Reconcile invoices against purchase orders as
soon as you receive them, and put them
through to accounts payable pronto. Besides
eliminating phone calls from people looking
for their money, prompt payment provides a
tremendous amount of price negotiation with
trades and suppliers.
Integrated software systems like those from
NewStar, Phast, and ProStar offer the
advantage of document control between
purchase order and accounts payable systems.
Many integrated systems also offer handheld
capability, which lets users zip documents
back and forth from the office to the field
and cut down on paperwork. If you do purchase
orders and payment approval manually, you
must enter prices and payment amounts
separately in each system - and see to it
that they match.
No matter what system you use, purchase
orders can benefit your business by driving
accountability for working within a planned
budget to the source of the action and by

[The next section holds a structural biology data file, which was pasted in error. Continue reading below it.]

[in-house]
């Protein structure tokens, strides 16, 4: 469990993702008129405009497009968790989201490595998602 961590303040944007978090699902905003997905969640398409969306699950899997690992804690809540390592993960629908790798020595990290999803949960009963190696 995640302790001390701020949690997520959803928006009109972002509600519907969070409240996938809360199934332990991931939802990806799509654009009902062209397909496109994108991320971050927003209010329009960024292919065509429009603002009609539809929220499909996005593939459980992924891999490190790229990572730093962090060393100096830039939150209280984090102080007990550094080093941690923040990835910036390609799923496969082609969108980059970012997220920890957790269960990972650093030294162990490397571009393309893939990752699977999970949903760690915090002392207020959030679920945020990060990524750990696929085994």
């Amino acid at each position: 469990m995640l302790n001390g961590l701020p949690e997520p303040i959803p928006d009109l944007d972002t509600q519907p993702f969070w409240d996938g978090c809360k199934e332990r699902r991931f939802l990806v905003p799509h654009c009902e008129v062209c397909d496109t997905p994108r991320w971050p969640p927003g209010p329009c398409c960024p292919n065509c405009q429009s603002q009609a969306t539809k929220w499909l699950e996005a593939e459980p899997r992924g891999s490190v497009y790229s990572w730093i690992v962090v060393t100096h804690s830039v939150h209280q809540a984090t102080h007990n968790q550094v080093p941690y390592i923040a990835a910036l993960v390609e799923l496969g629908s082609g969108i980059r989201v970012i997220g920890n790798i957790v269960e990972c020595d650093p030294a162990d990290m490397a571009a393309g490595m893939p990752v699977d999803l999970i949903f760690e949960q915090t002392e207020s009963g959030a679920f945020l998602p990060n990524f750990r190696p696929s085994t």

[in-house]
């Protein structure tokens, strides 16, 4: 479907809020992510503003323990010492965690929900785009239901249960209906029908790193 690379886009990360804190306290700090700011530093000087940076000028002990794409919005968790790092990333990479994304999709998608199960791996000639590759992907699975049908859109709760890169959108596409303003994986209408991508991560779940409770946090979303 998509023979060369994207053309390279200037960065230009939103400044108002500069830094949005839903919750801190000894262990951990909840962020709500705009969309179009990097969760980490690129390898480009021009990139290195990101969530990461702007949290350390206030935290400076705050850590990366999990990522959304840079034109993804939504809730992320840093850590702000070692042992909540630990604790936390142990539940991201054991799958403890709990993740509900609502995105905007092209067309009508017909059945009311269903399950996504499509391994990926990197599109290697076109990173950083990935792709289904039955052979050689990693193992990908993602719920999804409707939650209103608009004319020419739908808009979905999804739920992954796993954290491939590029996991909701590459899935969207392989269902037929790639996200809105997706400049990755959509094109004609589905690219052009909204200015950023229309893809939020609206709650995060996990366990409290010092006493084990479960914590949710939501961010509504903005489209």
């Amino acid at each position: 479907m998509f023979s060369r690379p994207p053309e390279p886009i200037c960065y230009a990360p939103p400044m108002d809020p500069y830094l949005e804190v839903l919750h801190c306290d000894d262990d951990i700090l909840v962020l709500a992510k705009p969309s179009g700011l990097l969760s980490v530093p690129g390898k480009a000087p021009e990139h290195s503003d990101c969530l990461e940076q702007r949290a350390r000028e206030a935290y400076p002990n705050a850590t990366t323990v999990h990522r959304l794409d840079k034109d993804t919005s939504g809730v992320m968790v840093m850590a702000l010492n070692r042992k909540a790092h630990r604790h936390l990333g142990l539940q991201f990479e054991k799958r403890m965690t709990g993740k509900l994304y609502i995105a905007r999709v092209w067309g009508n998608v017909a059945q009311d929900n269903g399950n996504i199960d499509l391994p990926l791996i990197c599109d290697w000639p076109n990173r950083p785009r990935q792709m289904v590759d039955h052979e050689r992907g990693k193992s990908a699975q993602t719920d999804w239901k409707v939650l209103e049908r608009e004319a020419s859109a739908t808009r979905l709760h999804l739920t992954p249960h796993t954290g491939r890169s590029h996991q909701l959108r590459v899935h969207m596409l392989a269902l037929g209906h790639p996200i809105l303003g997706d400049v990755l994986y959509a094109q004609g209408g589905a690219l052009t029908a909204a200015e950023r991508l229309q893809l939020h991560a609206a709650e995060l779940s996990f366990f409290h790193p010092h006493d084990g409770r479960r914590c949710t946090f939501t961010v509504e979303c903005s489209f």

enhancing communication throughout your
Note: Various software products are mentioned
throughout the Tech Talk series. The intent
is not to recommend these products as being
right for you, but to identify some fairly
known players and to note a few new ones. My
apologies to vendors who aren't mentioned
the omission was not intentional.
Bill Allen is a longtime contributor to
NAHB's Business Management & Information
Technology Committee and is president of W.A.
(http://waallenconsulting.com). The Redmond,
Washington, company provides information
technology consulting services and process
management assistance to the home building
industry. Contact Bill at 425-885-4489 or via
e-mail at firstname.lastname@example.org.
For more information about this item, please